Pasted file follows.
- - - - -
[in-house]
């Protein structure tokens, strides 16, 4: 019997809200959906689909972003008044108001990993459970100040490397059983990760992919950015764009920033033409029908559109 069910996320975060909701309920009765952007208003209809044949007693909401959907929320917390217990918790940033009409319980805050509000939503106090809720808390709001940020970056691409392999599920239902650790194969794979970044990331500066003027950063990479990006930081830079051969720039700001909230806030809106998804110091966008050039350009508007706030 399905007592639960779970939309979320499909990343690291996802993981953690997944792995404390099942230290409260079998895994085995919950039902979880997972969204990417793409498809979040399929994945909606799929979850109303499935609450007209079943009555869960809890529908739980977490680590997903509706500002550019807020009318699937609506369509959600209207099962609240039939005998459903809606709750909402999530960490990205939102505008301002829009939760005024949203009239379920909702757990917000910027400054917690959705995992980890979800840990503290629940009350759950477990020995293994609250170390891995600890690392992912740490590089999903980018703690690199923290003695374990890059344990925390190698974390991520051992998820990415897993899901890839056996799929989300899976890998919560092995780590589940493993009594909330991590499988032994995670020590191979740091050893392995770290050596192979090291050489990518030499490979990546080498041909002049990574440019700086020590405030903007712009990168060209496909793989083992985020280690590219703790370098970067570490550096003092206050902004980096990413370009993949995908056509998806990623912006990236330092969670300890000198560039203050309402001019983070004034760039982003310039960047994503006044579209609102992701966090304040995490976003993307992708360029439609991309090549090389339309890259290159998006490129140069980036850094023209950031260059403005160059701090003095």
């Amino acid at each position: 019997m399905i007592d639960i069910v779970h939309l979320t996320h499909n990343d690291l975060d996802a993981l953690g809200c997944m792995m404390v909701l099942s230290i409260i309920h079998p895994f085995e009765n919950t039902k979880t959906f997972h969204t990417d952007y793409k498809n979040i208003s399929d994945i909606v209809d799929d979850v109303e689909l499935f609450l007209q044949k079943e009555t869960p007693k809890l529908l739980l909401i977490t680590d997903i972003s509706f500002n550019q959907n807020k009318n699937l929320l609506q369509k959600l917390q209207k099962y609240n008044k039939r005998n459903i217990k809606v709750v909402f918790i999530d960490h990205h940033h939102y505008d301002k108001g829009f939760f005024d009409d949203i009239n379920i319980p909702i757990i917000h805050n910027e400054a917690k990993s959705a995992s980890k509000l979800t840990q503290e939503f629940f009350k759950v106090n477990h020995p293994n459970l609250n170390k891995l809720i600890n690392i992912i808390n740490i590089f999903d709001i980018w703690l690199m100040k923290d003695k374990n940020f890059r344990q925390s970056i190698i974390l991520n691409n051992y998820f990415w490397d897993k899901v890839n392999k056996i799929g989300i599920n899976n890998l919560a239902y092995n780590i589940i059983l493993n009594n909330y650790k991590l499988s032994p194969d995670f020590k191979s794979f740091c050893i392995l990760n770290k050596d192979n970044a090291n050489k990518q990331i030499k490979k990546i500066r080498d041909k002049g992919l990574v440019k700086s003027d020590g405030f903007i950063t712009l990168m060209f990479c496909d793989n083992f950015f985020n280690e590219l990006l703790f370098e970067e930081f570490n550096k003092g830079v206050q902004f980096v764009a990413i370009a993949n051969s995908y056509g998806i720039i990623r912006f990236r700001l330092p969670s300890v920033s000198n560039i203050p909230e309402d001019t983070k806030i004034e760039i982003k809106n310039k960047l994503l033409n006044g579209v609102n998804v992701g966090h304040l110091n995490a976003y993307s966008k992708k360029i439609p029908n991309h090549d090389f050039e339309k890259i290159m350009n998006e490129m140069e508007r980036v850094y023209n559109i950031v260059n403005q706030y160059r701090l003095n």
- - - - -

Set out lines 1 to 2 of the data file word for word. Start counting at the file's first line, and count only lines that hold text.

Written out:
[in-house]
């Protein structure tokens, strides 16, 4: 019997809200959906689909972003008044108001990993459970100040490397059983990760992919950015764009920033033409029908559109 069910996320975060909701309920009765952007208003209809044949007693909401959907929320917390217990918790940033009409319980805050509000939503106090809720808390709001940020970056691409392999599920239902650790194969794979970044990331500066003027950063990479990006930081830079051969720039700001909230806030809106998804110091966008050039350009508007706030 399905007592639960779970939309979320499909990343690291996802993981953690997944792995404390099942230290409260079998895994085995919950039902979880997972969204990417793409498809979040399929994945909606799929979850109303499935609450007209079943009555869960809890529908739980977490680590997903509706500002550019807020009318699937609506369509959600209207099962609240039939005998459903809606709750909402999530960490990205939102505008301002829009939760005024949203009239379920909702757990917000910027400054917690959705995992980890979800840990503290629940009350759950477990020995293994609250170390891995600890690392992912740490590089999903980018703690690199923290003695374990890059344990925390190698974390991520051992998820990415897993899901890839056996799929989300899976890998919560092995780590589940493993009594909330991590499988032994995670020590191979740091050893392995770290050596192979090291050489990518030499490979990546080498041909002049990574440019700086020590405030903007712009990168060209496909793989083992985020280690590219703790370098970067570490550096003092206050902004980096990413370009993949995908056509998806990623912006990236330092969670300890000198560039203050309402001019983070004034760039982003310039960047994503006044579209609102992701966090304040995490976003993307992708360029439609991309090549090389339309890259290159998006490129140069980036850094023209950031260059403005160059701090003095």